The issue has been a sore point with Jewish organizations, after it was learned in the early 1990s that some 380,000 Holocaust victims had been placed in the Mormon genealogical database as a step toward posthumous baptism.

Bruce Olsen, the Mormon Church's chief spokesman as press secretary to the First Presidency, said Tuesday that following Hier's request, "no Church ordinance was performed for Simon Wiesenthal and his name was immediately removed from the International Genealogical Index."

In 1995, Church officials signed an agreement with Jewish organizations to remove the name of Holocaust victims from its database.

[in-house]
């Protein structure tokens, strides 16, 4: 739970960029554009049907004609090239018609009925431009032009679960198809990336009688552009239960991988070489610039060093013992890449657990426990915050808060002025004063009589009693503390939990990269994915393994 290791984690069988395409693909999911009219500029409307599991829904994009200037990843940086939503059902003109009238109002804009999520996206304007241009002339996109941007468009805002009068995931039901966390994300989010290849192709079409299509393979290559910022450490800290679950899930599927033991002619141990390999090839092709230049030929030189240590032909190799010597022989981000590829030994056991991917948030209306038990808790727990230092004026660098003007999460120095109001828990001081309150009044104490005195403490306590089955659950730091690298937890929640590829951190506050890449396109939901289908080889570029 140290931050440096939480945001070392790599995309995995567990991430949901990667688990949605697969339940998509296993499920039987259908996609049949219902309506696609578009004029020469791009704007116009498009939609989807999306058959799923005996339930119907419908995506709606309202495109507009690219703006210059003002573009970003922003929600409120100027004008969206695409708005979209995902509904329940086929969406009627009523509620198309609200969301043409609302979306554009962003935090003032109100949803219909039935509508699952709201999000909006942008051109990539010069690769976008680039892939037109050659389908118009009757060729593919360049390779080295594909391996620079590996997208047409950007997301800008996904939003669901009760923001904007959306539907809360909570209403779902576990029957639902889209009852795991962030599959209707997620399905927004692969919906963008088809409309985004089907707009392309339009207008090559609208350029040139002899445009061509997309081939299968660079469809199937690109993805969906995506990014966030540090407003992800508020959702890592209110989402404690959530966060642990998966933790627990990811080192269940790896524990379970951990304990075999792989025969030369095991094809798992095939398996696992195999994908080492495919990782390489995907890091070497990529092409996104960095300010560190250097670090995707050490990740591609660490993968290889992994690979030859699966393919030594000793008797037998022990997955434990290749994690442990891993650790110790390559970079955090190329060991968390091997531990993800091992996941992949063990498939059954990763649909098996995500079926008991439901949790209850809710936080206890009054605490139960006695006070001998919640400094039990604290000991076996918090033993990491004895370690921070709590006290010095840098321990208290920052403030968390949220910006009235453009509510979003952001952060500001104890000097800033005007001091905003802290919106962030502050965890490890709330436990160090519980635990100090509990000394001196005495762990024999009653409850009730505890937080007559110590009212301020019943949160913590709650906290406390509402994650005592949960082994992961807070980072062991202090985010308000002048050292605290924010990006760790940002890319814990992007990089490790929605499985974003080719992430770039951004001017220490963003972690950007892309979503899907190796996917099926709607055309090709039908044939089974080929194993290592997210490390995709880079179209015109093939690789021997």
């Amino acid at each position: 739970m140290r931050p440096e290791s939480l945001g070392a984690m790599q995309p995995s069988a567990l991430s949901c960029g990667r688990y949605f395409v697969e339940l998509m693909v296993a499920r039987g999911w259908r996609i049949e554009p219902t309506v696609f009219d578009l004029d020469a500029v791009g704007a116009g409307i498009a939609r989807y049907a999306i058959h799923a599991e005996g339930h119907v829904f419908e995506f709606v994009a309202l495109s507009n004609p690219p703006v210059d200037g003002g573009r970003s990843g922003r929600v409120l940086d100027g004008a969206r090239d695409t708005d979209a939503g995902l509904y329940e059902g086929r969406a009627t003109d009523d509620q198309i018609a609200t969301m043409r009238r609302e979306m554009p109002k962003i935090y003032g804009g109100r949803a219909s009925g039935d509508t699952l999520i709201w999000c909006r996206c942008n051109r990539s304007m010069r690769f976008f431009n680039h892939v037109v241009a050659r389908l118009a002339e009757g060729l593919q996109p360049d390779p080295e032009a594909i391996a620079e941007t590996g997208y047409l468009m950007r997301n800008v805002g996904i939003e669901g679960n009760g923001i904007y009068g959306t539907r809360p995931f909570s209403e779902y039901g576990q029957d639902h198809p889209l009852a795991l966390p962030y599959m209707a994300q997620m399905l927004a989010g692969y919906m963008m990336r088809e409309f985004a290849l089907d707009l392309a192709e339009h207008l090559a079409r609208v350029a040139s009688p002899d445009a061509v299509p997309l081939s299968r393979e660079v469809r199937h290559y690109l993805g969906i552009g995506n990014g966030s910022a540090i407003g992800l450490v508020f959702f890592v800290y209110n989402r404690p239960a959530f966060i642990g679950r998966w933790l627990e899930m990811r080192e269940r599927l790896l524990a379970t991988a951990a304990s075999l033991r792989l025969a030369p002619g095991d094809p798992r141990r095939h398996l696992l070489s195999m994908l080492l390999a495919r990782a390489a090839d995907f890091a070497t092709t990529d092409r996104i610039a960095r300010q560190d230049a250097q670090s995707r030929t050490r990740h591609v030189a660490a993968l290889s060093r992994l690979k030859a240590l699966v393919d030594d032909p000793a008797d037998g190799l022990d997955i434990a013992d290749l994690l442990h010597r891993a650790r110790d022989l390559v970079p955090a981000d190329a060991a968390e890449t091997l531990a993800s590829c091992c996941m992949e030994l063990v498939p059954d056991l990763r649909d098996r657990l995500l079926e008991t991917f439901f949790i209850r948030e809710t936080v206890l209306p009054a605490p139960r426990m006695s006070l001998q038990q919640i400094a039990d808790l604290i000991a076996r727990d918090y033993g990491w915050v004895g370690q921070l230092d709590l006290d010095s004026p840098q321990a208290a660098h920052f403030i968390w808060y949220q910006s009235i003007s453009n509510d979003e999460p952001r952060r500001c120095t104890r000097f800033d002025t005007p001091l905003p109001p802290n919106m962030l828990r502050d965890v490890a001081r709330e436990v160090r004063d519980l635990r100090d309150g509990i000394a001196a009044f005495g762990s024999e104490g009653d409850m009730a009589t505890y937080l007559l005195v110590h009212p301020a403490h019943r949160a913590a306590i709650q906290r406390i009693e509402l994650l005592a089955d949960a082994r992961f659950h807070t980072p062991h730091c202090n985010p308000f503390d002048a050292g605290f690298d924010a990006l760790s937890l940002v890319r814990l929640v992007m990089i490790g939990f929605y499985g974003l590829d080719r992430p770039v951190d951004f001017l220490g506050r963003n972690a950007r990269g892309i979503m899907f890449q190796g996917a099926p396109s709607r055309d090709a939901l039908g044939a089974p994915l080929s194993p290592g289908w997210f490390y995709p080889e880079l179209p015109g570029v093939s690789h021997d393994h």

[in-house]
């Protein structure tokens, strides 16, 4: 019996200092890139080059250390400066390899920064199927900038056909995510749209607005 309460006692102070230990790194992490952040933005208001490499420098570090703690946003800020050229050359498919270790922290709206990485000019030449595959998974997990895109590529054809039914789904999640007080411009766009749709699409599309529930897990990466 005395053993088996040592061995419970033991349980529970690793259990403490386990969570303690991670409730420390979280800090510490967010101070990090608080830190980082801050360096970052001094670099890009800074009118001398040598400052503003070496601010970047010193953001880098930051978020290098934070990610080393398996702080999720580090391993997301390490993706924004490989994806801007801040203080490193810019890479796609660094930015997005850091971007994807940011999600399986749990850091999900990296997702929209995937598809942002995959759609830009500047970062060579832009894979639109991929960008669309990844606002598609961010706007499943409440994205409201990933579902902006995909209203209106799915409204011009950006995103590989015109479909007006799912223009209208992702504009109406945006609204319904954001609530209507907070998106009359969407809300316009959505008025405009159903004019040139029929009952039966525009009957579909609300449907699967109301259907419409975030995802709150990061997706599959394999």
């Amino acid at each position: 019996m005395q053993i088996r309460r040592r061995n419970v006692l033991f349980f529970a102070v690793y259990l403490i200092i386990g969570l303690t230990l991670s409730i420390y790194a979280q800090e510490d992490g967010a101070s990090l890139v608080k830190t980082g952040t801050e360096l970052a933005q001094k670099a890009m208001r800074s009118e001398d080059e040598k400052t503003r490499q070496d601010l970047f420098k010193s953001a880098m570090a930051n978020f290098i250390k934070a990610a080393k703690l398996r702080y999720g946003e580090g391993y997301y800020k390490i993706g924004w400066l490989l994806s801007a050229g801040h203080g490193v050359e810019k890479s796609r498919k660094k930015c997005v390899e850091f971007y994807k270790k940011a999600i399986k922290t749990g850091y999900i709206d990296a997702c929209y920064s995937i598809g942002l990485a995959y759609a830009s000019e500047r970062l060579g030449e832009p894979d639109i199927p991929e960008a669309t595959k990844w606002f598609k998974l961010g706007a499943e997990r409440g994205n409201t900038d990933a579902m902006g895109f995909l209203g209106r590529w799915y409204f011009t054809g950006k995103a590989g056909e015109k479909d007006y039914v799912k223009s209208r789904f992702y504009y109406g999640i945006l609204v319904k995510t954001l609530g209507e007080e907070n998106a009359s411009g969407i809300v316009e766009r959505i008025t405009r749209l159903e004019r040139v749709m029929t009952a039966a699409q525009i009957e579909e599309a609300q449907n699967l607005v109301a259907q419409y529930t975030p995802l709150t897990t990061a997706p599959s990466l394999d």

Olsen noted that since then, the Church has maintained excellent relations with the Wiesenthal Center and other Jewish institutions, and that he was surprised to first learn about Hier's concern when contacted by journalists.

Mark Paredes, director of the Church's Jewish Relations in Southern California, emphasized that Church policy provides that its members can submit only the names of their own ancestors for posthumous baptism.

"Those who submitted the name of Mr. Wiesenthal or Holocaust victims represented a few misguided members, who certainly do not represent the Church as a whole," Paredes said.

Hier was traveling and could not be reached for comment at press time.

-- Tom Tugend, Contributing Editor